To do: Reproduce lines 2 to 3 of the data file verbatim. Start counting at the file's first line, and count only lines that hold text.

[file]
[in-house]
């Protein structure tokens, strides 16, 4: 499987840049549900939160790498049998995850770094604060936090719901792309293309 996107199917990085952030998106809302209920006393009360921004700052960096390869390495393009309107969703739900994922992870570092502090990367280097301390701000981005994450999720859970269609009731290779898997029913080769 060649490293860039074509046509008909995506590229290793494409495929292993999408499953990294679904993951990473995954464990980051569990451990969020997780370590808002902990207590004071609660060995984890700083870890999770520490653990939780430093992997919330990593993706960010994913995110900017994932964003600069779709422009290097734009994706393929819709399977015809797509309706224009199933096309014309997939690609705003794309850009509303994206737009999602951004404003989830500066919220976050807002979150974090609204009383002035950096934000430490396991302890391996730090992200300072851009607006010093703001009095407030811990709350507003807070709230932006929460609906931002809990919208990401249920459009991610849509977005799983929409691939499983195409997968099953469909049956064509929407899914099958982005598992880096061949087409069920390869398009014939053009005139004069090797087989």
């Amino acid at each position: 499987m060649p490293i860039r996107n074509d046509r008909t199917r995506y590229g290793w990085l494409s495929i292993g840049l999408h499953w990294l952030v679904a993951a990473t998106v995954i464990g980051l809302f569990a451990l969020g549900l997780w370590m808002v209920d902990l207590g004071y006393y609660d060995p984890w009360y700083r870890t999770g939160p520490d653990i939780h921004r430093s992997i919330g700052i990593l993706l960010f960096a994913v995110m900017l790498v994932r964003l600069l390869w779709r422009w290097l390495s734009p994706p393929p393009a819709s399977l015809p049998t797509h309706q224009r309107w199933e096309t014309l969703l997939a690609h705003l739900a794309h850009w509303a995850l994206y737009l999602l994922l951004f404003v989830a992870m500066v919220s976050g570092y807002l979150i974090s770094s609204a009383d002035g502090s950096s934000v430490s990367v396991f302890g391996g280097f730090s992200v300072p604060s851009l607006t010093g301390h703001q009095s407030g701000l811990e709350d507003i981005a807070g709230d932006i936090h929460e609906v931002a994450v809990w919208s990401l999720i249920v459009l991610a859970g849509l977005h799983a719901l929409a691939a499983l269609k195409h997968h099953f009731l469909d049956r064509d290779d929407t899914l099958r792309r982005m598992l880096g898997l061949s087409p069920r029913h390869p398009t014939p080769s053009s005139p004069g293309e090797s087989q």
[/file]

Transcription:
């Protein structure tokens, strides 16, 4: 499987840049549900939160790498049998995850770094604060936090719901792309293309 996107199917990085952030998106809302209920006393009360921004700052960096390869390495393009309107969703739900994922992870570092502090990367280097301390701000981005994450999720859970269609009731290779898997029913080769 060649490293860039074509046509008909995506590229290793494409495929292993999408499953990294679904993951990473995954464990980051569990451990969020997780370590808002902990207590004071609660060995984890700083870890999770520490653990939780430093992997919330990593993706960010994913995110900017994932964003600069779709422009290097734009994706393929819709399977015809797509309706224009199933096309014309997939690609705003794309850009509303994206737009999602951004404003989830500066919220976050807002979150974090609204009383002035950096934000430490396991302890391996730090992200300072851009607006010093703001009095407030811990709350507003807070709230932006929460609906931002809990919208990401249920459009991610849509977005799983929409691939499983195409997968099953469909049956064509929407899914099958982005598992880096061949087409069920390869398009014939053009005139004069090797087989």
């Amino acid at each position: 499987m060649p490293i860039r996107n074509d046509r008909t199917r995506y590229g290793w990085l494409s495929i292993g840049l999408h499953w990294l952030v679904a993951a990473t998106v995954i464990g980051l809302f569990a451990l969020g549900l997780w370590m808002v209920d902990l207590g004071y006393y609660d060995p984890w009360y700083r870890t999770g939160p520490d653990i939780h921004r430093s992997i919330g700052i990593l993706l960010f960096a994913v995110m900017l790498v994932r964003l600069l390869w779709r422009w290097l390495s734009p994706p393929p393009a819709s399977l015809p049998t797509h309706q224009r309107w199933e096309t014309l969703l997939a690609h705003l739900a794309h850009w509303a995850l994206y737009l999602l994922l951004f404003v989830a992870m500066v919220s976050g570092y807002l979150i974090s770094s609204a009383d002035g502090s950096s934000v430490s990367v396991f302890g391996g280097f730090s992200v300072p604060s851009l607006t010093g301390h703001q009095s407030g701000l811990e709350d507003i981005a807070g709230d932006i936090h929460e609906v931002a994450v809990w919208s990401l999720i249920v459009l991610a859970g849509l977005h799983a719901l929409a691939a499983l269609k195409h997968h099953f009731l469909d049956r064509d290779d929407t899914l099958r792309r982005m598992l880096g898997l061949s087409p069920r029913h390869p398009t014939p080769s053009s005139p004069g293309e090797s087989q």